"However, the greater problem I have with The Tenant is the piece's manifestation of Trelkovsky's descent into madness. Either as a result of his ingrained mental illness, or of circumstances outside his control, he transforms himself into Choule – physically. He becomes a woman – and maybe had that propensity all along (though that's hardly clear). So is the message here that a man who dresses like a woman or "becomes" a woman does so as a result of mental illness (the program note described him as "pathologically" alienated) or of outside forces that compel him to do what he does? Does it matter? And is the further message that the transformation into a woman (including but beyond wearing woman's clothing) is the real horror story, or at the very least a component of it? Somehow I don't think that that's the takeaway that any of the artists involved in the piece intended to provide, but it's there." –Jerry Hochman

Did you see The Tenant? Let us know what you thought about its depiction of gender identity and mental illness in the comments.

The Conversation
Spotlight
James Alsop has choreographed for stars from Beyoncé to Janelle Monae. Photo via Facebook

Even if you haven't heard her name, you've almost certainly seen the work of commercial choreographer James Alsop. Though she's made award-winning dances for Beyoncé ("Run the World," anyone?) and worked with stars like Lady GaGa and Janelle Monae, Alsop's most recent project may be her most powerful: A moving music video for Everytown for Gun Safety, directed by Ezra Hurwitz and featuring students from the National Dance Institute.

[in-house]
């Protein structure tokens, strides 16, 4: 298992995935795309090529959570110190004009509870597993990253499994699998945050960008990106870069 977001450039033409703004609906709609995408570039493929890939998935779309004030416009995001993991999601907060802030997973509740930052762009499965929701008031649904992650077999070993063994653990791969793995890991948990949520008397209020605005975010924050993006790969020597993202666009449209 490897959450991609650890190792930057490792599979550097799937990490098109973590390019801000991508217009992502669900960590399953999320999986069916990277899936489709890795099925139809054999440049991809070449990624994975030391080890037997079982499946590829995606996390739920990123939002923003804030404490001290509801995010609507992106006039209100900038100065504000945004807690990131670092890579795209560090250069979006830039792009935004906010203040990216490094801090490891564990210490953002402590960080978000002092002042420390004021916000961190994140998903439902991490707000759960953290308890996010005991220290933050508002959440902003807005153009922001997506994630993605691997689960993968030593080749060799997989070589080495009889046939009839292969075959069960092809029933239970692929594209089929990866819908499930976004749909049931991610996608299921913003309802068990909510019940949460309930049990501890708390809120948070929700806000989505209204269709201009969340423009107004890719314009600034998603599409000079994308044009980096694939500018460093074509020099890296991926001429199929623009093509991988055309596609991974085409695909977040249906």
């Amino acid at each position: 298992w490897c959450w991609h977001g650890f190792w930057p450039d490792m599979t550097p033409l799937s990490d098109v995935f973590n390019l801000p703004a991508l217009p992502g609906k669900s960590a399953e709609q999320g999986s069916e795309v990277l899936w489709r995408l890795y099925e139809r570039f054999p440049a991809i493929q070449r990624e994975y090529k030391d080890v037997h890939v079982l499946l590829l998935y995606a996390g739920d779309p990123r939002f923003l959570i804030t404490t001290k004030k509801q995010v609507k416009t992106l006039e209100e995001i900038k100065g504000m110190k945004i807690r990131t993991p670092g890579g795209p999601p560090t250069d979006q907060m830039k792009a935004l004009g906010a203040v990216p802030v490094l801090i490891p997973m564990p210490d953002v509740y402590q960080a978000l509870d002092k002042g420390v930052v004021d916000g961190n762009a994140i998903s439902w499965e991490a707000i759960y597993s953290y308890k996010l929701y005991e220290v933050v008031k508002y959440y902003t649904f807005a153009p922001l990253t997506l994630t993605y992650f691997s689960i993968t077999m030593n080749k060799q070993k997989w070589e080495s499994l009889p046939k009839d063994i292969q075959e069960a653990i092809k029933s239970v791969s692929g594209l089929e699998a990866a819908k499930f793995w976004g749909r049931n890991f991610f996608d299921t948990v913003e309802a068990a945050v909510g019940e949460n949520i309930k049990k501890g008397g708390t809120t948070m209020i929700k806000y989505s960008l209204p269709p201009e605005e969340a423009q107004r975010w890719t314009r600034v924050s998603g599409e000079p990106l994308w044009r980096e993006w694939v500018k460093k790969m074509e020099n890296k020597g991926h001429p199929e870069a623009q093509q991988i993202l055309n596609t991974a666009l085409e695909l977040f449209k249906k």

Enough! www.youtube.com

We caught up with Alsop for our "Spotlight" series:

Keep reading... Show less
Dance Magazine Awards
A very important name got skipped in the introductions.

I want to make an apology because, in my opening speech at the Dance Magazine Awards on Monday, I inadvertently left out one awardee. I said, "Tonight we are honoring four outstanding dance artists who have contributed to the dance field over time." But then I named only three. How could I have forgotten Lourdes Lopez?!?!

We had all been hearing about Lourdes's taking the helm at Miami City Ballet with grace, intelligence, compassion and new ideas. I was planning to say, "Lourdes Lopez, who has brought new life to Miami City Ballet" because I thought that would cover a lot of ground. (My only quibble with myself was whether to say "brought new life" or "gave new life.")